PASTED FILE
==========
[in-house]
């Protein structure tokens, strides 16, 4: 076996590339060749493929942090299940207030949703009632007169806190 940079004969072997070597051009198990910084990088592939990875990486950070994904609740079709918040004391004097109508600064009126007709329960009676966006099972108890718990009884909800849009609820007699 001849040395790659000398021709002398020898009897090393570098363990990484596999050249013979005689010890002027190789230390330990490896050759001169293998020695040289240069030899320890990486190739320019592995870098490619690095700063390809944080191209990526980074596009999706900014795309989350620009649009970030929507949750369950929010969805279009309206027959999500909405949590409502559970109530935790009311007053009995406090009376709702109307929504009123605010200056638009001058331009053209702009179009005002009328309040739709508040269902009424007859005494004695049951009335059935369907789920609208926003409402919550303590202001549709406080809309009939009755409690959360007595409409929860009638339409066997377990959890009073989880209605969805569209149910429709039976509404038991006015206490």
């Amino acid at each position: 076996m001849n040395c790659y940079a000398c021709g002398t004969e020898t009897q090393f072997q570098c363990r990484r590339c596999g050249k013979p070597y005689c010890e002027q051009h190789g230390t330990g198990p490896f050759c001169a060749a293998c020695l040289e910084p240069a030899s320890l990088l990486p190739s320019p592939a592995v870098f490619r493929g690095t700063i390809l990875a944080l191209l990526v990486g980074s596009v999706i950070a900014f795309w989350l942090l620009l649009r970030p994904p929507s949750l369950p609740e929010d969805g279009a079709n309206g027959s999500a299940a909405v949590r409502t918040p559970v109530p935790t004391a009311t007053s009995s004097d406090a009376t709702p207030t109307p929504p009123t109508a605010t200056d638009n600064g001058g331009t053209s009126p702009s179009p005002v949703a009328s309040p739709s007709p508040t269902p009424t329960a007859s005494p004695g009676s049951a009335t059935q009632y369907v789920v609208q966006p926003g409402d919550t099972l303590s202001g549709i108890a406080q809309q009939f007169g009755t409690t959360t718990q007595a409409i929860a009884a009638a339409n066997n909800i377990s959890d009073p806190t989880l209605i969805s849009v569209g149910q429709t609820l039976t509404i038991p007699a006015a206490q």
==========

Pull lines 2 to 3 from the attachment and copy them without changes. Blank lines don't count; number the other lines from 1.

């Protein structure tokens, strides 16, 4: 076996590339060749493929942090299940207030949703009632007169806190 940079004969072997070597051009198990910084990088592939990875990486950070994904609740079709918040004391004097109508600064009126007709329960009676966006099972108890718990009884909800849009609820007699 001849040395790659000398021709002398020898009897090393570098363990990484596999050249013979005689010890002027190789230390330990490896050759001169293998020695040289240069030899320890990486190739320019592995870098490619690095700063390809944080191209990526980074596009999706900014795309989350620009649009970030929507949750369950929010969805279009309206027959999500909405949590409502559970109530935790009311007053009995406090009376709702109307929504009123605010200056638009001058331009053209702009179009005002009328309040739709508040269902009424007859005494004695049951009335059935369907789920609208926003409402919550303590202001549709406080809309009939009755409690959360007595409409929860009638339409066997377990959890009073989880209605969805569209149910429709039976509404038991006015206490």
């Amino acid at each position: 076996m001849n040395c790659y940079a000398c021709g002398t004969e020898t009897q090393f072997q570098c363990r990484r590339c596999g050249k013979p070597y005689c010890e002027q051009h190789g230390t330990g198990p490896f050759c001169a060749a293998c020695l040289e910084p240069a030899s320890l990088l990486p190739s320019p592939a592995v870098f490619r493929g690095t700063i390809l990875a944080l191209l990526v990486g980074s596009v999706i950070a900014f795309w989350l942090l620009l649009r970030p994904p929507s949750l369950p609740e929010d969805g279009a079709n309206g027959s999500a299940a909405v949590r409502t918040p559970v109530p935790t004391a009311t007053s009995s004097d406090a009376t709702p207030t109307p929504p009123t109508a605010t200056d638009n600064g001058g331009t053209s009126p702009s179009p005002v949703a009328s309040p739709s007709p508040t269902p009424t329960a007859s005494p004695g009676s049951a009335t059935q009632y369907v789920v609208q966006p926003g409402d919550t099972l303590s202001g549709i108890a406080q809309q009939f007169g009755t409690t959360t718990q007595a409409i929860a009884a009638a339409n066997n909800i377990s959890d009073p806190t989880l209605i969805s849009v569209g149910q429709t609820l039976t509404i038991p007699a006015a206490q």